Well, as you recall, Grow New York is a food innovation and agricultural technology business challenge focused on enhancing the emerging food, beverage and agricultural markets and it's an innovation cluster there in Central New York, the Finger Lakes, and Central tier regions of the state according to their website. This year, another one of our guests made the finalist cut.
Remember Episode 12 that we released at the beginning of August, we talked to Beemunity CEO, James Webb about their microparticle detoxification to protect honeybees from pesticides?
Kim: Yes. I'm very interested in that product and I think a lot of other beekeepers are going to be. It doesn't surprise me that they've gotten some attention for this product. I'm looking forward to having it available.
Jeff: It's pretty exciting. I'm happy to hear that they are receiving the recognition, I should point out. Hopefully, they go on and win. They definitely could use the award money to further the research and make it into a useable product for beekeepers.
Kim: I wish them luck.
Jeff: Honeybee Obscura is doing really good. You guys are working really hard getting those weekly episodes out. You've had some good fall episodes.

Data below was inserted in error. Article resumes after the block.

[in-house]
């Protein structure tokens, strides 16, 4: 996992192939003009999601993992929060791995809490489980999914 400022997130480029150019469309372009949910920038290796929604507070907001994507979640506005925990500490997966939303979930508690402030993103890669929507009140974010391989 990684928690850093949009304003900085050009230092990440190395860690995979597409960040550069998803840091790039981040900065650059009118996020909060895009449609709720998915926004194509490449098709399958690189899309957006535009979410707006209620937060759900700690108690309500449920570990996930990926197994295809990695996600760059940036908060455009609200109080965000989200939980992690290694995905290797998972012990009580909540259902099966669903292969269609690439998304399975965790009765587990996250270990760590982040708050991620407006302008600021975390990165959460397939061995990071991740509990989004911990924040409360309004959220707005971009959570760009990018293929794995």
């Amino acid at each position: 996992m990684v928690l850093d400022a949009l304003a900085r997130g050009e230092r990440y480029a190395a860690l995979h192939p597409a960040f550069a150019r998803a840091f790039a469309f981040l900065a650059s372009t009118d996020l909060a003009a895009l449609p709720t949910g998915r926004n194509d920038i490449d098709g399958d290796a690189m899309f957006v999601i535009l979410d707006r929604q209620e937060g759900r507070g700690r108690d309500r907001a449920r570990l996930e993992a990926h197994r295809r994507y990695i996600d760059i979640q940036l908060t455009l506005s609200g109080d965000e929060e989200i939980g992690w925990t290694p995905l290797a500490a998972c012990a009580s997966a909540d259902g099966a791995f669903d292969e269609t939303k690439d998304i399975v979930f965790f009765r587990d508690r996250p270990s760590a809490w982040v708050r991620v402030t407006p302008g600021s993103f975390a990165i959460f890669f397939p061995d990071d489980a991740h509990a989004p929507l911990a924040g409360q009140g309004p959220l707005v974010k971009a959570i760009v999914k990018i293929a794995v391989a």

Kim: Coming up, we've got some-- Well, I guess you'd call them fall episodes. We've got one on fall feeding and one on winter wrapping. We've got one on invasive plants. That came to the fore here recently with some of the things going on with the government and--
Jeff: Chinese tallow, right?
Kim: Thank you. Yes, Chinese tallow. [laughs] Then we've got another one on what do you do when you run into a beekeeping friend who's-- Look, beekeeping in the face and was wondering if maybe he doesn't want to do it anymore. Is there something you can do to make that better or different or something? We call it waxing and waning because I think all of us go through that every once in a while. You just get to a spot and you're just tired and it hurts and you don't want to do it anymore. What do you do?
Jeff: Varroa don't help either.
Kim: [chuckles] They never help.
Jeff: [chuckles] No. Have you been reading anything interesting lately?
Kim: There's a new book out, Jeff, by Keith Delaplane. I don't know if you remember back here about 20 years ago, Keith and Dan Mayer out of Washington put together a book on crowd pollination by bees, evolution to college e-conservation management. Keith has now updated that for a second edition. I've got a review here if you'd like to hear it.